Look in any jewelry store window and you’ll see diamond rings priced at thousands of dollars.
Even at Costco you can easily pay $10,000.00 or more for a diamond ring. I mean, come on, who can really tell the difference between a real diamond and a fake one? If you need a professional jeweler with a magnifying glass to tell if a pretty rock is supposedly worth thousands of dollars or only worth 50 bucks, that’s crazy, isn’t it?
I happened to be in Jerusalem in 1978 and I wanted to bring home some souvenirs for family and friends. I bought some very beautiful hand crafted silver dangling earrings with pretty olive wood balls for my mom and my sister in laws.
I liked the pair I gave to one of my sister in laws so much that I hated to part with it but I gave it to her anyway. I could tell by the look she gave my brother that she thought it was something she didn’t want and I never saw her wear them.
I guess if I paid a lot of money for them my sister-in-law would have appreciated them.
I know a lady who inherited her mother’s wedding ring who’s father paid $10,000.00 for it years ago. Do you think it went up in value? No. The lady recently needed money so she went to a jewelry store to see if they would buy it. The guy at the jewelry store offered her $500.00 for it. She was shocked but she was finally able to sell it to someone else for $750.00.
Men are expected to spend most of their savings on a shiny piece of rock. I mean if they don’t spend at least a couple thousand bucks to demonstrate their love for their fiancé, they’re considered cheap. But wouldn’t it be better to invest that money in something that has real value, like maybe toward a down payment on a house?
But, no, men are snookered into trading a big chuck of cash for a little diamond ring that really isn’t much of an asset at all. It’s worse than buying a new car where as soon as you drive it off the car lot, it’s value is worth thousands of dollars less than you’re paying for it. But at least you can drive a car.
A diamond ring immediately loses more than 50% of it’s value once you walk out the door of the jewelry store.
Here’s the lowdown on diamonds: in 1938 DeBeers thought up a very successful marketing campaign telling people that diamonds are rare — but diamonds are not rare — DeBeers has been carefully restricting the supply of diamonds for years to keep the price of diamonds expensive.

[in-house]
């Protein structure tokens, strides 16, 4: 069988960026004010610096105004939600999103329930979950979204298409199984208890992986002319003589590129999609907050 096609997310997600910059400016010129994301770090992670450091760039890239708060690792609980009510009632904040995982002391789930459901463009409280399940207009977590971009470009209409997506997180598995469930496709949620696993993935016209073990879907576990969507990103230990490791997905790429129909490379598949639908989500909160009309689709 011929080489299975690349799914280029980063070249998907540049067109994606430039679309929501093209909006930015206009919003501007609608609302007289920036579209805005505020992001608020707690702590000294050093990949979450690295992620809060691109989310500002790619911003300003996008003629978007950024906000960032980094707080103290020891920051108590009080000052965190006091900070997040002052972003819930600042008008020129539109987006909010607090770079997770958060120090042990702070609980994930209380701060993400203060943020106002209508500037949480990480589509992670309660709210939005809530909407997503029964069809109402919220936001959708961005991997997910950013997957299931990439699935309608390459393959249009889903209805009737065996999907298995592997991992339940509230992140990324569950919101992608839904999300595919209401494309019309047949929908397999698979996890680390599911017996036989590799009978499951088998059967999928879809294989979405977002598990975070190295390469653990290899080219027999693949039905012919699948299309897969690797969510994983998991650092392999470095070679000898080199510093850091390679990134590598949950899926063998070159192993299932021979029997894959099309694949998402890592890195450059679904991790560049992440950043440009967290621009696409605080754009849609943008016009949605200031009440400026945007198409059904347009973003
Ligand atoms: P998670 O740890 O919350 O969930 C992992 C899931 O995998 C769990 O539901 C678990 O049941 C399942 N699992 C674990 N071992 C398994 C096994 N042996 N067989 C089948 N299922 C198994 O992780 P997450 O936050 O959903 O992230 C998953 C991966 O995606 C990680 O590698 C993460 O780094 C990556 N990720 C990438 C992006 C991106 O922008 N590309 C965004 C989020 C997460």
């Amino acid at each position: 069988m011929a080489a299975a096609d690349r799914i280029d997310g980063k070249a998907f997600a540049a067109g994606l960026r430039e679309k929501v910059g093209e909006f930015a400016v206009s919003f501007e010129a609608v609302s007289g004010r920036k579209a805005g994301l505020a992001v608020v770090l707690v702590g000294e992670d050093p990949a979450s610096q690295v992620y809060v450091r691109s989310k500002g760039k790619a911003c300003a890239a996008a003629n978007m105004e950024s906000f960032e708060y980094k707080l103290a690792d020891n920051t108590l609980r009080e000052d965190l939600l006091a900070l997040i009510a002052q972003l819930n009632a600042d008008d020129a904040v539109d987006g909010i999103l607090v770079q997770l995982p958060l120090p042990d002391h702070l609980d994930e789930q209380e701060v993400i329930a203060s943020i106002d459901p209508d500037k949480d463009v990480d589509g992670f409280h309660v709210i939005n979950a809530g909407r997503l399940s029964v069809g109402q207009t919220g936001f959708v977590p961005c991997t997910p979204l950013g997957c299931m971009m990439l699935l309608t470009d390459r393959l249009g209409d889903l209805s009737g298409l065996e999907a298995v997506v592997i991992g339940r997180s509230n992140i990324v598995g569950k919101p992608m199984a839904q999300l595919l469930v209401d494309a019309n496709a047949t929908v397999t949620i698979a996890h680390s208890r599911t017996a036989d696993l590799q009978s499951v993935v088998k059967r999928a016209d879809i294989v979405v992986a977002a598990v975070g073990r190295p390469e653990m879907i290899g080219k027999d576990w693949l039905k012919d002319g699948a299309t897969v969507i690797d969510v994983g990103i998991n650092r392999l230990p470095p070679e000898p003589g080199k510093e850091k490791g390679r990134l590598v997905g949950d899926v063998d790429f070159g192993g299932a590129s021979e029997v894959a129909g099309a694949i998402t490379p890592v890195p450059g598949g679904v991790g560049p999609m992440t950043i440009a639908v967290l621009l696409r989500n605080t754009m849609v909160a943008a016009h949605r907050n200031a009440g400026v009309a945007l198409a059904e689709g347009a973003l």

Meanwhile every year thousand of American men feel the societal obligation to furnish a diamond engagement ring that is both stressful and expensive — especially when they’re usually young and their income isn’t all that high.
But here’s the thing – this obligation only exists because the company that stands to profit from it willed it into existence and we have fallen for it.
Maybe it’s time for us to will away the crazy idea that diamonds are rare and worth the hundreds of millions of dollars people are paying for them every year and go back to giving other, much more affordable jewelry to loved ones — like the ones I gave to my sister-in-law — or better yet — invest the money into something that is actually going to gain value and not just an inflated pretty rock.

About Sr Felipe

I grew up in East LA, was drafted into the army and sent to Vietnam as a medic with the 1st Cav from 1966-1967. I survived that, came back to LA, went to East LA College and Cal State LA, became a social worker in Ventura, CA and moved up to Chico, CA in 1975. I started Sr Felipe's Salsas making organic salsa, enchilada, BBQ and pasta sauce that was available in natural food stores nationwide from 1980-2005. I've been doing a radio show on KZFR, Chico, 90.1 FM every Tuesday from 7:30-10:00 PM streamed live on where I play oldies from the 50s & 60s, doo-wop, Latin, folk, country and Gospel music and interview interesting people in the community. For the past three years I've been teaching beginning guitar through the Osher Lifelong Learning Institute through Chico State University.
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